Chávez: I was born in 1954. In the 1960s, I'm just a young child, a youngster fourteen years old when he was killed. Kennedy was also assassinated in that period. Che Guevara also passed away in that period. I was opening my eyes to life when those events happened. We remember a lot of the 1960s. Among those events, that youngster I was in high school already, and one of the events that truly marked me was that Black man, as black as my father. He was the same color. My father was Black, my grandfather was Black and I am half Black, half Indian. I'm very proud of my color, of my roots.

My grandmother was an Indian, and my grandfather was a Black man, so I was truly touched by that courageous man, those crowds, the rebirth of the Black movement. My father used to mention that movement, the quality of the Black people, the Black people with the white people. I started to read and study the history at that time and started to admire the Black men with the Latinos and marches, and how the Black people joined the army of Bolivar. Bolivar freed the slaves and transformed them.

So I was impacted by him when I read the oration of "I Have A Dream." It is scarred in my soul, a world of peace, a world of equals, of social justice, and the way he was assassinated, it broke my heart"- from a transcript of the "Tavis Smiley Show", interview with Venezuelan President Hugo Chavez, September 22nd 2006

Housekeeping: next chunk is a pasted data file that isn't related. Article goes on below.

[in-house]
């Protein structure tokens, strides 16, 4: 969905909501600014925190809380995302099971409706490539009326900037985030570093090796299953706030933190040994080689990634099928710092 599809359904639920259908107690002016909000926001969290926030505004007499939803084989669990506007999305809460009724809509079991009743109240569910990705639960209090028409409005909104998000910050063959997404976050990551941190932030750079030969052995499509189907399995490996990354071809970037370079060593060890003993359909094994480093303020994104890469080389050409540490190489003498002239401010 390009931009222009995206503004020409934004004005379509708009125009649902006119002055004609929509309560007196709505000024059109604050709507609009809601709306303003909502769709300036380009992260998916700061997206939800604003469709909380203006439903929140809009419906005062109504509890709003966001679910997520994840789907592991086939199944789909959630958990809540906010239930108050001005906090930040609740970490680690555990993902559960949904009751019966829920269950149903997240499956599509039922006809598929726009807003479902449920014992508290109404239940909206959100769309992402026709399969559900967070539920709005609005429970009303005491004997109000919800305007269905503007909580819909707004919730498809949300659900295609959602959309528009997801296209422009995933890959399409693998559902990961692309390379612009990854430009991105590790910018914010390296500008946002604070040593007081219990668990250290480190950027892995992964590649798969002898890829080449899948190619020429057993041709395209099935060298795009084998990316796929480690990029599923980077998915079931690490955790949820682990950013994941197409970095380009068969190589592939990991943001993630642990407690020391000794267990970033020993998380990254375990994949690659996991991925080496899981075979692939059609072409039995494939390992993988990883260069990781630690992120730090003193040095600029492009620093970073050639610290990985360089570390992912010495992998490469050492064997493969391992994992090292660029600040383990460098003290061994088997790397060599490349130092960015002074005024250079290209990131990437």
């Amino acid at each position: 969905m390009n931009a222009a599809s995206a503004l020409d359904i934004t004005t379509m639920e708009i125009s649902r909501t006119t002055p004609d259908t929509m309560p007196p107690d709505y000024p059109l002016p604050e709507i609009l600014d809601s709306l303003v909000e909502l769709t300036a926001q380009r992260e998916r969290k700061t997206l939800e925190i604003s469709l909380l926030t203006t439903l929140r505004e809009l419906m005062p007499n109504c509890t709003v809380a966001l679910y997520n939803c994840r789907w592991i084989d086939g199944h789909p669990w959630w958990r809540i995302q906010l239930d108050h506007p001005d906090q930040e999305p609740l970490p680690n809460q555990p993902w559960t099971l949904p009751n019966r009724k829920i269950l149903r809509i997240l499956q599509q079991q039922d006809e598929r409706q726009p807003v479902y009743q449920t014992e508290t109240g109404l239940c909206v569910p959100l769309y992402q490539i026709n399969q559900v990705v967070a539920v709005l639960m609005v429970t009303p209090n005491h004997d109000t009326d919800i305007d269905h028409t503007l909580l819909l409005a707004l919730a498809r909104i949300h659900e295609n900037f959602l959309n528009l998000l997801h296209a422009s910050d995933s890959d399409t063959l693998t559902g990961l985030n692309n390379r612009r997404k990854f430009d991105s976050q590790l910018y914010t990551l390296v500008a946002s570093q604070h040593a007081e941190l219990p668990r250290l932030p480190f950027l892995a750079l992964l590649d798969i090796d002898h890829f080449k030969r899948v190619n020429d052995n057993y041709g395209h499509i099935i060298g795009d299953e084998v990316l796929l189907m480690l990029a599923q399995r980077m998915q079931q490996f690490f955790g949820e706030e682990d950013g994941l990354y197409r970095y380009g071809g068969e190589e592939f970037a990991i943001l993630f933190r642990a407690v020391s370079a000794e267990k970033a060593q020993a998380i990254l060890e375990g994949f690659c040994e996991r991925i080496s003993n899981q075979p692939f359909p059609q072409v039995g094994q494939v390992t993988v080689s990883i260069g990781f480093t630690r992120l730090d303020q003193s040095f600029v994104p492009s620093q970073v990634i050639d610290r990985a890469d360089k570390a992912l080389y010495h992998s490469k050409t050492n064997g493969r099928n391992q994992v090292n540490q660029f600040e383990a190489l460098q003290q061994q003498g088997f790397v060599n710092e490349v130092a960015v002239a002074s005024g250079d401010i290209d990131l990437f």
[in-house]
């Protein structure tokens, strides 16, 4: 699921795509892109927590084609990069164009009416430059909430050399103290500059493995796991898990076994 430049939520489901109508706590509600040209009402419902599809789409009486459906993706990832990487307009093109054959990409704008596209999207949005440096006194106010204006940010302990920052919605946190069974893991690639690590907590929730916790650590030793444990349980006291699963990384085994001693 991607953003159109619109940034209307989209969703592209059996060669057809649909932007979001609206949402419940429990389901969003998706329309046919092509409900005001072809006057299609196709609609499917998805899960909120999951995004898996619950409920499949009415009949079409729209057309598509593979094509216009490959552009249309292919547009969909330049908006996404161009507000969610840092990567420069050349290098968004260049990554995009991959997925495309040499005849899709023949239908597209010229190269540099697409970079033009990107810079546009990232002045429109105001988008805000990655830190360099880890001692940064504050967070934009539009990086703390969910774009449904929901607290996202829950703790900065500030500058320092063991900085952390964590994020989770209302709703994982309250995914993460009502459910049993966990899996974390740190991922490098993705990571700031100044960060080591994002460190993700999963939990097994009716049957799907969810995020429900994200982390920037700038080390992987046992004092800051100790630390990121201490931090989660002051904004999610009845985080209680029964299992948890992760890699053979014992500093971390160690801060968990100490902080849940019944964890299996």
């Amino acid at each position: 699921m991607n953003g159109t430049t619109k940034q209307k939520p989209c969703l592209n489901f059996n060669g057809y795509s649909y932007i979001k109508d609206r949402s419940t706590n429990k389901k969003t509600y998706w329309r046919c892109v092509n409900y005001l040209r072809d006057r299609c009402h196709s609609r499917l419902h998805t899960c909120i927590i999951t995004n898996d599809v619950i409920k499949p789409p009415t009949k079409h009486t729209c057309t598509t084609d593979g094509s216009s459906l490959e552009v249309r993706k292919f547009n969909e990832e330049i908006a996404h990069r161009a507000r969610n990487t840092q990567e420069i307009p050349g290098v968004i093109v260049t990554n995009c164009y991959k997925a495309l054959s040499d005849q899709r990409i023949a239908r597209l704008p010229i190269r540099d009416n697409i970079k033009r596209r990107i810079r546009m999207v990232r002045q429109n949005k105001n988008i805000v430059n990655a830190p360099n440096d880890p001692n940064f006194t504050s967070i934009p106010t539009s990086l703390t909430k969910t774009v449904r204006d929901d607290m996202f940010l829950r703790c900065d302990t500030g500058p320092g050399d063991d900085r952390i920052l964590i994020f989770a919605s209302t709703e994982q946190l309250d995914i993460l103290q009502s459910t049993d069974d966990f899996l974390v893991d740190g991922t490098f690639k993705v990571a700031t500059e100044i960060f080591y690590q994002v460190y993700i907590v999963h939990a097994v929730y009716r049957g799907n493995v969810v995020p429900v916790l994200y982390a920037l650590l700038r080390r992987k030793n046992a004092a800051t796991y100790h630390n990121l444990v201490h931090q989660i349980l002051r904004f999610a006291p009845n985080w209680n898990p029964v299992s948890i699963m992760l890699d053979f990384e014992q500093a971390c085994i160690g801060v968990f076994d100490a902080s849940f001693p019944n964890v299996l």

Many brothers and sisters who are Indigenous and are of the Pan-Indigenous diaspora actually exist within the African diaspora as well. With this truth in mind, while someone may chose to embrace one people over the other (usually due to upbringing or life experience), we must strive to embrace both, as both peoples are who we are. The beauty of the above 'degree' that we study from our lessons as Five Percenters the opportunity and ability to appreciate both of these peoples as 'one people', with a supreme understanding. As I have stated in my first posting to this blog, the perspective of the Pan-Indigenous worldview doesn't exclude Africans or any other people's, who are 'indigenous' to their native lands. It is a reality that bonds us all. The perspective of Latinos as being 'native American' is the perspective of the Nation of Gods and Earths b-u-t does not limit us solely to that category. It is a perspective that links us all to an underlying factor, a common point of reference. It is a rallying cry to all my Indigenous brothers and sisters. A rallying cry of unity and solidarity, as expressed through the understanding of Allah and his will to unite 'all the seeds.'